Last Updated Apr 21, 2018 3:02 PM EDT
President Trump's first public comments from Palm Beach, Florida, on Saturday were to attack New York Times' White House correspondent Maggie Haberman, apparently over her coverage of a criminal investigation of Mr. Trump's personal lawyer. They were the latest in his sustained attacks on the press in general, specific media outlets, and even specific reporters, as well as their sources and methods.
His remarks also served as an indication of how much the situation involving his lawyer Michael Cohen appears to be frustrating Mr. Trump. The president has dubbed recent raids on Cohen's office, home and hotel room a
But Mr. Trump on Saturday singled out Haberman, who was part of a team that won a Pulitzer Prize this year for reporting on the Trump team's Russia connections. On Friday, Haberman and other New York Times reporters wrote that Cohen could turn against Mr. Trump as he faces a federal criminal investigation over his business dealings.
that sources close to Cohen are concerned he could turn against the president to cooperate with investigators. Cohen, who has been Mr. Trump's personal attorney for years, has been privy to some of the most sensitive dealings of Mr. Trump's presidency and time as a businessman. Cohen, Pegues noted, is circling the wagons as he drops libel lawsuits against Fusion GPS, which commissioned the dossier alleging ties between Mr. Trump and Russia, and BuzzFeed News, which published that dossier.
Mr. Trump on Saturday called Haberman a "third-rate reporter," saying she and the publication are going "out of their way to destroy Michael Cohen and his relationship with me in the hope that he will 'flip.'" Mr. Trump accused Haberman and other New York Times reporters of making up sources, and speaking to a "drunk/drugged up loser who hates Michael." He didn't substantiate those claims.
Mr. Trump also said he doesn't see Cohen flipping.
"Sorry, I don't see Michael doing that despite the horrible Witch Hunt and the dishonest media!" he tweeted.
Mr. Trump deleted his first series of tweets about Haberman after misspelling her name, something she and the paper pointed out on Twitter. Mr. Trump then reposted his tweets with the correct spelling.
The New York Times responded to Mr. Trump's tweets, saying the publication is "extremely proud" of Haberman, one of their star reporters.
Haberman, too, responded, linking to the story that she said "seems to have touched a nerve."
It's not the first time Mr. Trump has singled out Haberman. In March, the president also lashed out at her on Twitter, claiming she had "no access."
After that, a colleague of Haberman's tweeted out a photo of Haberman and Mr. Trump smiling in the Oval Office. On Saturday, that New York Times reporter, Mike Schmidt, tweeted out that photo again.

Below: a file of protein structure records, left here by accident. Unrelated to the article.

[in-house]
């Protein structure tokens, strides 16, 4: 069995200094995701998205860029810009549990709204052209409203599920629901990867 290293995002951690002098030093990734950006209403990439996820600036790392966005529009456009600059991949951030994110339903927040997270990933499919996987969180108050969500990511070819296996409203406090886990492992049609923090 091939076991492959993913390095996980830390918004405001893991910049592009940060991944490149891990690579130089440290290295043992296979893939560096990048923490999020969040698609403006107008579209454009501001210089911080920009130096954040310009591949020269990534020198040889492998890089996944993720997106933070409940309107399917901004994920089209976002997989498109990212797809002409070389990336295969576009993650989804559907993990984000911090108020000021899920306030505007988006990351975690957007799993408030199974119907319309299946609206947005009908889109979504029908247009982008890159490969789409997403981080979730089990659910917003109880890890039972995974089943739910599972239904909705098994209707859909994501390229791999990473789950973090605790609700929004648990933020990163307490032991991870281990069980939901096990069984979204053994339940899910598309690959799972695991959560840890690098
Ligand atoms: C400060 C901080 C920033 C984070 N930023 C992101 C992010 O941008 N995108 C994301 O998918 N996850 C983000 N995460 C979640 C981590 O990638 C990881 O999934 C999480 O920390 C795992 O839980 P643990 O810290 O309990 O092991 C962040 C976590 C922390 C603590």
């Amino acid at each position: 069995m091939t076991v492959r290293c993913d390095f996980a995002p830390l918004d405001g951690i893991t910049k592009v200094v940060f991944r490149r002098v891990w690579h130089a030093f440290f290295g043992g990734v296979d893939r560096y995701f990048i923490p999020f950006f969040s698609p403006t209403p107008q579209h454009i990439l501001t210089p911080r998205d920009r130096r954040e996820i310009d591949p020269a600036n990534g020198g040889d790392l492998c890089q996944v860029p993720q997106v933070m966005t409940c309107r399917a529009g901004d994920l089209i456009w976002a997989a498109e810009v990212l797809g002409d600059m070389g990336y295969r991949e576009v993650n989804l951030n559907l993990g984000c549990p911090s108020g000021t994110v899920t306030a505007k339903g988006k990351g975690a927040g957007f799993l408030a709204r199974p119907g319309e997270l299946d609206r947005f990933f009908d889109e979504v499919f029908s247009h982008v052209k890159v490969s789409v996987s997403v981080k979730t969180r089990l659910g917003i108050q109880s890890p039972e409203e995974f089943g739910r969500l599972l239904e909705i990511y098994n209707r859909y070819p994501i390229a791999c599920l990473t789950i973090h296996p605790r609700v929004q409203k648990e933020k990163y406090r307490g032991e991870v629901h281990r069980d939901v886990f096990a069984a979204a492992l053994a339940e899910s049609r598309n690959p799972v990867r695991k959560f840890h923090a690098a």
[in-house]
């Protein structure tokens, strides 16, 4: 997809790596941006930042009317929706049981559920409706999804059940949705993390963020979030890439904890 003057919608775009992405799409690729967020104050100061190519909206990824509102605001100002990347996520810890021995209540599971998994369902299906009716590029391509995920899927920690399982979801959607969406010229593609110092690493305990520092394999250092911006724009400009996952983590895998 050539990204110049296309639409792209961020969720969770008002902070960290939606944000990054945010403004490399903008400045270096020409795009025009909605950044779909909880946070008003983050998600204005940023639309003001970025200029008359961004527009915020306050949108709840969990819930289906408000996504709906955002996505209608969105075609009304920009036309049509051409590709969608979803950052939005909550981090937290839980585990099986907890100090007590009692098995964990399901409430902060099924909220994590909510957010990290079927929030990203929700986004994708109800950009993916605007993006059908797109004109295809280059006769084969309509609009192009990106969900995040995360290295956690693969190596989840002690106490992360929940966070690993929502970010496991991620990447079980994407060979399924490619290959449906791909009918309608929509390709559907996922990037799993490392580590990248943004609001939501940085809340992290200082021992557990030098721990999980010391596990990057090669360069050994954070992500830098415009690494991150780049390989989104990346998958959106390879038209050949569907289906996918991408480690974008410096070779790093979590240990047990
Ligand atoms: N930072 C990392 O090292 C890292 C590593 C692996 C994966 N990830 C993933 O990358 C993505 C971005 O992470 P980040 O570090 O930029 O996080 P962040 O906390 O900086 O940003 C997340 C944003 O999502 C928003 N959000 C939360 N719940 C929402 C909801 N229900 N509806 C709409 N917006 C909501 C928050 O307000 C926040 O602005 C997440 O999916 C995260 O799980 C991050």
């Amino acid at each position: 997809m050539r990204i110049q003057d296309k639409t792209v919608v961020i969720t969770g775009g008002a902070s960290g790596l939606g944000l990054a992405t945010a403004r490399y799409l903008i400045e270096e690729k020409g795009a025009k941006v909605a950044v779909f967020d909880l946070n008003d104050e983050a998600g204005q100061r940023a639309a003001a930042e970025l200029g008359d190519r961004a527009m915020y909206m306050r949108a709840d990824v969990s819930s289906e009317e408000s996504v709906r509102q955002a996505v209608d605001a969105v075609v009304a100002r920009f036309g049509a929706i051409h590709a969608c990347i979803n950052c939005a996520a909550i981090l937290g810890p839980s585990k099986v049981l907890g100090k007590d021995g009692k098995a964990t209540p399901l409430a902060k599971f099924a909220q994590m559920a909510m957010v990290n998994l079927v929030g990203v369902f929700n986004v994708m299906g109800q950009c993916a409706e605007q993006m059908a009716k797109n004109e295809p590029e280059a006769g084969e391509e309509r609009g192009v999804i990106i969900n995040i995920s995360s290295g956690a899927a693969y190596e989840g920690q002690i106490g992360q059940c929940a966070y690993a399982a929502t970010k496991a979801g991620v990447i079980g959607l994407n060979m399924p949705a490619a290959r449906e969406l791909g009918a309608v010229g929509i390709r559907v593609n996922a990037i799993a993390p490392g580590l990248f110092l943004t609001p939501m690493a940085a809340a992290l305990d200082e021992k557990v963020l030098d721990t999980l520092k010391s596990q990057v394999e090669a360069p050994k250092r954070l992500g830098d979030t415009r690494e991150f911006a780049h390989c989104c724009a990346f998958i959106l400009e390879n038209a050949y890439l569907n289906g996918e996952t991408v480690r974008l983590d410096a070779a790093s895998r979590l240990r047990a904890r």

Mr. Trump's attacks on the press, which have previously drawn applause from audiences at his campaign-like rallies, have been a hallmark of his campaign strategy and now, of his presidential style. In January, the Committee to Protect Journalists listed Mr. Trump among global oppressors of a free press.
"Reporters can and should be open to criticism, and a contentious relationship between the press and the presidency is normal and healthy, but the sheer quantity of Trump's attacks on the media and his tendency to go after individual reporters showcase some deeply concerning priorities," said Alexandra Ellerbeck, CPJ's North America program coordinator. "Since the start of his campaign, Trump has tweeted attacks at the media more than 1,000 times. The highest elected official in the United States shouldn't be using his platform to go after individual reporters or to promote conspiracy theories about reporters inventing sources."
Memos authored by fired former FBI Director James Comey, and, claim Mr. Trump last year joked with Comey about jailing journalists and those journalists making a "new friend" in prison.
"They spend a couple days in jail, make a new friend, and they are ready to talk," Mr. Trump said, according to Comey's notes.
In Manila in November, Mr. Trump laughed when the Philippines' dictator-like President Rodrigo Duterte called journalists "spies."
At the beginning of the year, the president announced his "Fake News Awards,". The president highlighted not just mistakes members of the media had made as the top 10 winners, but generic categories that didn't mention an outlet or reporter at all, like "RUSSIAN COLLUSION."
The president's attacks on the media have prompted some in his own party to speak up. Sen. John McCain, R-Arizona, wrote an op-ed in The Washington Post in January claiming Mr. Trump's charges of "fake news" just because he doesn't like or agree with coverage about him is causing a negative ripple effect across the globe.
"Whether Trump knows it or not, these efforts are being closely watched by foreign leaders who are already using his words as cover as they silence and shutter one of the key pillars of democracy," McCain wrote.
"While administration officials often condemn violence against reporters abroad, Trump continues his unrelenting attacks on the integrity of American journalists and news outlets," McCain continued. "This has provided cover for repressive regimes to follow suit. The phrase "fake news" — granted legitimacy by an American president — is being used by autocrats to silence reporters, undermine political opponents, stave off media scrutiny and mislead citizens."